Chapter

Accession by Building

C. G. Van Der Merwe

in A History of Private Law in Scotland

Published in print December 2000 | ISBN: 9780198267782
Published online March 2012 | e-ISBN: 9780191683374 | DOI: http://dx.doi.org/10.1093/acprof:oso/9780198267782.003.0005
Accession by Building

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The Scots concept of accession by building has its roots in Roman law. Unfortunately, the sources on inaedificatio as an original mode of acquisition of property deal primarily with remedies and contain no clear guidelines on what constitutes accession. In principle, beams and other materials used in the erection of houses became, for the time being, the property of the owner of the house. The owner of the materials retained the dominium dormiens in the materials which revived if the building was pulled down. The rationale was that a completed building should not be demolished but should remain intact.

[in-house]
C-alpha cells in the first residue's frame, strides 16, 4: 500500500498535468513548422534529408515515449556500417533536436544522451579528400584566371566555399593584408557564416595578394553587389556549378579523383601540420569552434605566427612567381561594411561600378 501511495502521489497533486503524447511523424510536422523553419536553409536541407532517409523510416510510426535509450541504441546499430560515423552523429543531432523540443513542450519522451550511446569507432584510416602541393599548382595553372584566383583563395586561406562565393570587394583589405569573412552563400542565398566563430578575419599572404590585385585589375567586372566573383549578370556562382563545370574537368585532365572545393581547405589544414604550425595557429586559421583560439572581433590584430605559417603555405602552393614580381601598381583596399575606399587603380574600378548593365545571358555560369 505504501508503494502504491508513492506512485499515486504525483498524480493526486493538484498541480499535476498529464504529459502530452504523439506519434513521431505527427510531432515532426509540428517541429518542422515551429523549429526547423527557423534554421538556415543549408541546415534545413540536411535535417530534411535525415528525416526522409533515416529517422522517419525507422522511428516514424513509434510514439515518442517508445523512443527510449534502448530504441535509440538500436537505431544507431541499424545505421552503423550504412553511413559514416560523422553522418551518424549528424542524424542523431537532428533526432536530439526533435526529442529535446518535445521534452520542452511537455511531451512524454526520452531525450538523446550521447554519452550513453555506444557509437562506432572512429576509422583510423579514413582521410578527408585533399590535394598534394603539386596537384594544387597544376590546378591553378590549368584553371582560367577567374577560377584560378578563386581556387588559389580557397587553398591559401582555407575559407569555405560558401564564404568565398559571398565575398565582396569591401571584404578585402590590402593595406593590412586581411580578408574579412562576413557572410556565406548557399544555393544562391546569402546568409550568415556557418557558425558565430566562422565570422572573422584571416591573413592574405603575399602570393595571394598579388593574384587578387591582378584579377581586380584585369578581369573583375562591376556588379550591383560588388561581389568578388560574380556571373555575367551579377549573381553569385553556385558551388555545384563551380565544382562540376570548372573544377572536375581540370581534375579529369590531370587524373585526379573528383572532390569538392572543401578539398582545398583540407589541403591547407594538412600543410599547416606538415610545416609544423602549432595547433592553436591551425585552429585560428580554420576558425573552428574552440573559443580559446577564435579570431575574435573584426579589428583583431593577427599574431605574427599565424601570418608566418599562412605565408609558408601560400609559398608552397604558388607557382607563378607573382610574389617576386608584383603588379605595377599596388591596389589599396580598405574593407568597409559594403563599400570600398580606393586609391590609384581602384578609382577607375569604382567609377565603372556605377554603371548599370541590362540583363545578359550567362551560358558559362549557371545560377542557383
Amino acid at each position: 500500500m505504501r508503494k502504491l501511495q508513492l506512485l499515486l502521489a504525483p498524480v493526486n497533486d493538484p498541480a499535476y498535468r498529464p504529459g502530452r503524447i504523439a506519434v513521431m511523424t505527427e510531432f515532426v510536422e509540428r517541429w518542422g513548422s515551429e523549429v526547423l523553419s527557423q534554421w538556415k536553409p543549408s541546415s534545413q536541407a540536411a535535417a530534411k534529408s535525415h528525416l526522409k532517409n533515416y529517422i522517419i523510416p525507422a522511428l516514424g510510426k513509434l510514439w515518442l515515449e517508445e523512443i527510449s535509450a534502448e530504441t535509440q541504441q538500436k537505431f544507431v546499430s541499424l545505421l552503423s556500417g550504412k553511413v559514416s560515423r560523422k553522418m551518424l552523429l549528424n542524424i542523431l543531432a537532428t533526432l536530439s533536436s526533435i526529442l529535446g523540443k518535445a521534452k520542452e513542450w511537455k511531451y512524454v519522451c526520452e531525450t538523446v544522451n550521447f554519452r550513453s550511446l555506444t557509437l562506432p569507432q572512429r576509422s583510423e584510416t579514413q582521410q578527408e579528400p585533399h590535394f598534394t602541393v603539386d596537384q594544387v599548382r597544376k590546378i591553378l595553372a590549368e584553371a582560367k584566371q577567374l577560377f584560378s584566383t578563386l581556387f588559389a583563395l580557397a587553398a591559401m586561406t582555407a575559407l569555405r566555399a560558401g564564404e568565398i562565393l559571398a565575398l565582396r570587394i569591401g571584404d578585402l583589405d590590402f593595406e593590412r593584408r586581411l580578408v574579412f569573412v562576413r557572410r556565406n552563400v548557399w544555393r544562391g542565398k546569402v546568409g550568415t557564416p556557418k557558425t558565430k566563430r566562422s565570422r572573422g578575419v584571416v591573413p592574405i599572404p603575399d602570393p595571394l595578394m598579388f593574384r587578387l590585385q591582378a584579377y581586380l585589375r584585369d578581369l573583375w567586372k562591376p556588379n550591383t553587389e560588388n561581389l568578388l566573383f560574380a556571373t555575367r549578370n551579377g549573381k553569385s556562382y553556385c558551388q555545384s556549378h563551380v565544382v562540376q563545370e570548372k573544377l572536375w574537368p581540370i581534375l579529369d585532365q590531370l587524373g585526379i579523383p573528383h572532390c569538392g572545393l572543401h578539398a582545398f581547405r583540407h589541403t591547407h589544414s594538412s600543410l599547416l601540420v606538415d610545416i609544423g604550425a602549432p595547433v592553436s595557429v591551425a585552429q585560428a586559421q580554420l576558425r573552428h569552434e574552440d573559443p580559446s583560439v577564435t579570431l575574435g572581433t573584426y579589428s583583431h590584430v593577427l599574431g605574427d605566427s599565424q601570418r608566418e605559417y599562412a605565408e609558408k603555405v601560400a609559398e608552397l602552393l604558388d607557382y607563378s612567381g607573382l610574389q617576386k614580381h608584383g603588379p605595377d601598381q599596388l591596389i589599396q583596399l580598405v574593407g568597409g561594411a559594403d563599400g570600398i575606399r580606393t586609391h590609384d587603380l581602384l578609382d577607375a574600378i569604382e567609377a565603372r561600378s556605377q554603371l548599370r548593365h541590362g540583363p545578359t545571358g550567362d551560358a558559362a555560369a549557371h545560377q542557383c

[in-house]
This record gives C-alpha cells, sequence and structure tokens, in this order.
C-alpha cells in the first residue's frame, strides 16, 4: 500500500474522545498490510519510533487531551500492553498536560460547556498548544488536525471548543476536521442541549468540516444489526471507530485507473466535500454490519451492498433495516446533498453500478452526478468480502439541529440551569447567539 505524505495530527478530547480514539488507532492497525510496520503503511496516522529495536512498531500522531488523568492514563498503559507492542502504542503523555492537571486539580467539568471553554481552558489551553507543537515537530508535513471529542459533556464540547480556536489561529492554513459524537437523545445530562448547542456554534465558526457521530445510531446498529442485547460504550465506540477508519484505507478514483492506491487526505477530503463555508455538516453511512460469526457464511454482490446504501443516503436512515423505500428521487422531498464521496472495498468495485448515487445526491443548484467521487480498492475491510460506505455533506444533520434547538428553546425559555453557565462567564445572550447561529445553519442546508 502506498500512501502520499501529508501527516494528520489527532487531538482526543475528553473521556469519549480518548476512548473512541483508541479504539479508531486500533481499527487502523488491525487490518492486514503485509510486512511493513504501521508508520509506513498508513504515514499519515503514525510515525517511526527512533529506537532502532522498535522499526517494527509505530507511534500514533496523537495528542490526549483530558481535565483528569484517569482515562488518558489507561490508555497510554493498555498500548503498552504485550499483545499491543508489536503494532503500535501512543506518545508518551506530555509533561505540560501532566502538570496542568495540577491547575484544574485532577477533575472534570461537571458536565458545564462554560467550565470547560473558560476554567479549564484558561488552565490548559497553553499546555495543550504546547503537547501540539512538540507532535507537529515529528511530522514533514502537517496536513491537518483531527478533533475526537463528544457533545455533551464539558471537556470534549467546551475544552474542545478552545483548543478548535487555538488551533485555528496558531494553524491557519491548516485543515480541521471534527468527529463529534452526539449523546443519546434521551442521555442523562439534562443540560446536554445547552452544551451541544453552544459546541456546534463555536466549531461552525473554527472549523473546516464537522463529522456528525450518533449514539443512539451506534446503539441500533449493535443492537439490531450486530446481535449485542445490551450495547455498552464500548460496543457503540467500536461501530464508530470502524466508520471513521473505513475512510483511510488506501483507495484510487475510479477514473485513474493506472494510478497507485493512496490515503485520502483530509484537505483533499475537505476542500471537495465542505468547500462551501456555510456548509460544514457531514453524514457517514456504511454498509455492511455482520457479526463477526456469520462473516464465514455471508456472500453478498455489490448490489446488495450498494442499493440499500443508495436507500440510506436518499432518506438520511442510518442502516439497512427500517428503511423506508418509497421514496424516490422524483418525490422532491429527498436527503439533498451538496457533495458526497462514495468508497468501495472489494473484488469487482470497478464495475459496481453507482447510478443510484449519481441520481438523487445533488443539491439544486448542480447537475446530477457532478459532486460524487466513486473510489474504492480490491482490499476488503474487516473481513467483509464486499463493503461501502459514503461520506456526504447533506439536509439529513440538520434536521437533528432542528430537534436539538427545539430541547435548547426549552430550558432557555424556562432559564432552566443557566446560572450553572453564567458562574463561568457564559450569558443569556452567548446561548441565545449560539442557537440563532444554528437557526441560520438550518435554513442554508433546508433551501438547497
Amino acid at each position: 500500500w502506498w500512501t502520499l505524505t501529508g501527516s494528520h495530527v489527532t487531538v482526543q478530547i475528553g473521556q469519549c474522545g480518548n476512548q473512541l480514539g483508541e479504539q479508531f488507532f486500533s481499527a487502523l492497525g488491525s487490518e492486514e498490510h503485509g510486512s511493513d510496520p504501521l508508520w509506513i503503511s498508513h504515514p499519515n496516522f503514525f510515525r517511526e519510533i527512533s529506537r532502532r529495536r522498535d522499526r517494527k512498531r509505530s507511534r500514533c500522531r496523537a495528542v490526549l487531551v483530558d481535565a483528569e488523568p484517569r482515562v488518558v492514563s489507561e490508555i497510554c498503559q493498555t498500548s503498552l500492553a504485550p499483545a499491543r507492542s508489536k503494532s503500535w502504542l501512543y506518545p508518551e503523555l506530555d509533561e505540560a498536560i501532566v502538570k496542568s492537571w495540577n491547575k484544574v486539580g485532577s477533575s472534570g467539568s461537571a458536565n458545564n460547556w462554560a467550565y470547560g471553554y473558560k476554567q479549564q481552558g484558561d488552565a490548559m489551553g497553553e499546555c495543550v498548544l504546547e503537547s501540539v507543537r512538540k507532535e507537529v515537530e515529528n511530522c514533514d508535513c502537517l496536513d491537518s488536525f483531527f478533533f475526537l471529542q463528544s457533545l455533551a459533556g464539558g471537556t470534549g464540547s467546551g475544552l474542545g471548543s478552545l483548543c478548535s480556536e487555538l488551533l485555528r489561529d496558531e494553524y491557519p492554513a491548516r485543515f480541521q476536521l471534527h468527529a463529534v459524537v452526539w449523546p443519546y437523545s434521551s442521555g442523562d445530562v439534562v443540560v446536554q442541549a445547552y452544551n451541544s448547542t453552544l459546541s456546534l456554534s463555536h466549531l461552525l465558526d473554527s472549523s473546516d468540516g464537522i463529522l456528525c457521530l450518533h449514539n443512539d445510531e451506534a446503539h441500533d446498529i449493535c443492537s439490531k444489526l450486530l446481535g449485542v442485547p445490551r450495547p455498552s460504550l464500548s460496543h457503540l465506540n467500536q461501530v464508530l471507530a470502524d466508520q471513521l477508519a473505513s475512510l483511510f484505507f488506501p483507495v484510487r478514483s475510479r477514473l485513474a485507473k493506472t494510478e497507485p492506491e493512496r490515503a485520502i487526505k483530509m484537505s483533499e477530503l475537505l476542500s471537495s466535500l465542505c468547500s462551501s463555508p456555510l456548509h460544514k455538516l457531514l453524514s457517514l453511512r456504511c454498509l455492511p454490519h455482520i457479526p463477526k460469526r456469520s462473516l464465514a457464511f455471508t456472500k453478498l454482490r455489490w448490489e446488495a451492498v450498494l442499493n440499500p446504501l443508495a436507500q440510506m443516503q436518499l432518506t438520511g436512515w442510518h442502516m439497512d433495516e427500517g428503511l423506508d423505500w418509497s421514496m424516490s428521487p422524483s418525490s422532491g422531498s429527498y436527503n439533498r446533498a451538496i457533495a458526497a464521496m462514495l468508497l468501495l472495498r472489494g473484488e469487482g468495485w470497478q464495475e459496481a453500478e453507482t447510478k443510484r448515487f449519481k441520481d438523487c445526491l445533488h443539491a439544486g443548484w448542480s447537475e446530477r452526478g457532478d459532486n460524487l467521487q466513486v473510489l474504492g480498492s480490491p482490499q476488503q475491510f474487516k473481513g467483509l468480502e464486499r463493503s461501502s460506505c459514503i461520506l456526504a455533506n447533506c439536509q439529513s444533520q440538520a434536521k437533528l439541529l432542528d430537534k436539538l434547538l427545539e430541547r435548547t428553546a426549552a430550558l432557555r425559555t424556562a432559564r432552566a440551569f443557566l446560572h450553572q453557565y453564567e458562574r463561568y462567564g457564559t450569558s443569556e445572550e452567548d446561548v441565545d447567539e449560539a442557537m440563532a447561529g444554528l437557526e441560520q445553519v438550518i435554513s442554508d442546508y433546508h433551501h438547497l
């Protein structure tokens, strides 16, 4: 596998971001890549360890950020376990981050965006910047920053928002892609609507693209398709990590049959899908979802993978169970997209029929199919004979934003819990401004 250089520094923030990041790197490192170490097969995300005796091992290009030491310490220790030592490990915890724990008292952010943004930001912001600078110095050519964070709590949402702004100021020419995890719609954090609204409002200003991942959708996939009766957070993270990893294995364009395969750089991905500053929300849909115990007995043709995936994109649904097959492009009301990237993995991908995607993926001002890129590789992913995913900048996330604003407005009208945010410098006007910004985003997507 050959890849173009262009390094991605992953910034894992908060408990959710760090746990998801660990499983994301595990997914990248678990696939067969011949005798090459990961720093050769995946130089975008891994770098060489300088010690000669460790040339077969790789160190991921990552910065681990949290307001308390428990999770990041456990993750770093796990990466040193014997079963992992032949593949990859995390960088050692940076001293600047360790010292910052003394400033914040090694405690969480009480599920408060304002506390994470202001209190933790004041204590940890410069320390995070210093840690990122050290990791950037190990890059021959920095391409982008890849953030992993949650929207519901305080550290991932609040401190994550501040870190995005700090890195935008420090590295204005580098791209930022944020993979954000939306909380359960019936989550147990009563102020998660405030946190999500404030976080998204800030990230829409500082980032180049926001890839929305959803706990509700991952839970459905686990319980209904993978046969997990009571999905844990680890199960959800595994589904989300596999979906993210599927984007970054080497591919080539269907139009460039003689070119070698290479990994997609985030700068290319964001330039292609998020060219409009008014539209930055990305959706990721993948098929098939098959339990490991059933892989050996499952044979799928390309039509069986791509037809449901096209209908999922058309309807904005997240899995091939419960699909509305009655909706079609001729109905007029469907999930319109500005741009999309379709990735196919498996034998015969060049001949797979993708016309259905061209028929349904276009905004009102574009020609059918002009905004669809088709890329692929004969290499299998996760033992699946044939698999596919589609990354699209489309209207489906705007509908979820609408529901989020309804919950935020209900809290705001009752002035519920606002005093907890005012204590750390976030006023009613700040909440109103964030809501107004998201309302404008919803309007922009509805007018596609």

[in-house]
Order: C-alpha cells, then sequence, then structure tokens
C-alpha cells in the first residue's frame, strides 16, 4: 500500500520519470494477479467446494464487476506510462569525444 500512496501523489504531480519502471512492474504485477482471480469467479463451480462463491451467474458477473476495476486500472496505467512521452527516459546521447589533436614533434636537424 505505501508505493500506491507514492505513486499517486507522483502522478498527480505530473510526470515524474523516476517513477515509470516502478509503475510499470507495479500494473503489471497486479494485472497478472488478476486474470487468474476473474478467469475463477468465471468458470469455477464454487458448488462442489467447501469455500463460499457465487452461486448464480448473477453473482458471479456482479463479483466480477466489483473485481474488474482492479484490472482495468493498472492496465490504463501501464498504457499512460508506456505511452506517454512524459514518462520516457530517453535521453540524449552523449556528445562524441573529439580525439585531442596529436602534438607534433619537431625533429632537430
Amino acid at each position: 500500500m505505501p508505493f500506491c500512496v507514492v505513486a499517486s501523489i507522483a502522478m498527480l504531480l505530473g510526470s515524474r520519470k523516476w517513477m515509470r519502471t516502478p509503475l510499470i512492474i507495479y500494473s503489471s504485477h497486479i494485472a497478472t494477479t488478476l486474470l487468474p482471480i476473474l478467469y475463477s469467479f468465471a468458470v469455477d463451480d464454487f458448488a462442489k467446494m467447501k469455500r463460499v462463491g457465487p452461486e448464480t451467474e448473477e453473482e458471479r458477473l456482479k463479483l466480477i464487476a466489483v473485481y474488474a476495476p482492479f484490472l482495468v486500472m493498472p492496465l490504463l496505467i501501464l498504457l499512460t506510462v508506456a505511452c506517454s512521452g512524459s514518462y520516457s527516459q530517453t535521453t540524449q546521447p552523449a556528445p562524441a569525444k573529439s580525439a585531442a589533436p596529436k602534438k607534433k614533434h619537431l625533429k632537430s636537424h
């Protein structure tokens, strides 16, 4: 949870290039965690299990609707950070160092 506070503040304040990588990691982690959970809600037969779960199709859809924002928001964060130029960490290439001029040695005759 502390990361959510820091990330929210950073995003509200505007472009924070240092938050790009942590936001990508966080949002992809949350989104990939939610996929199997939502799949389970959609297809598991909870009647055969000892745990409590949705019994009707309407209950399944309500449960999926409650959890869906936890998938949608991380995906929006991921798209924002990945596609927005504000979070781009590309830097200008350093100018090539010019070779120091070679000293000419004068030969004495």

Keywords: accession by building; Roman law; inaedificatio; dominium dormiens; institutional writers; Roman law

Chapter.  12240 words. 

Subjects: Constitutional and Administrative Law

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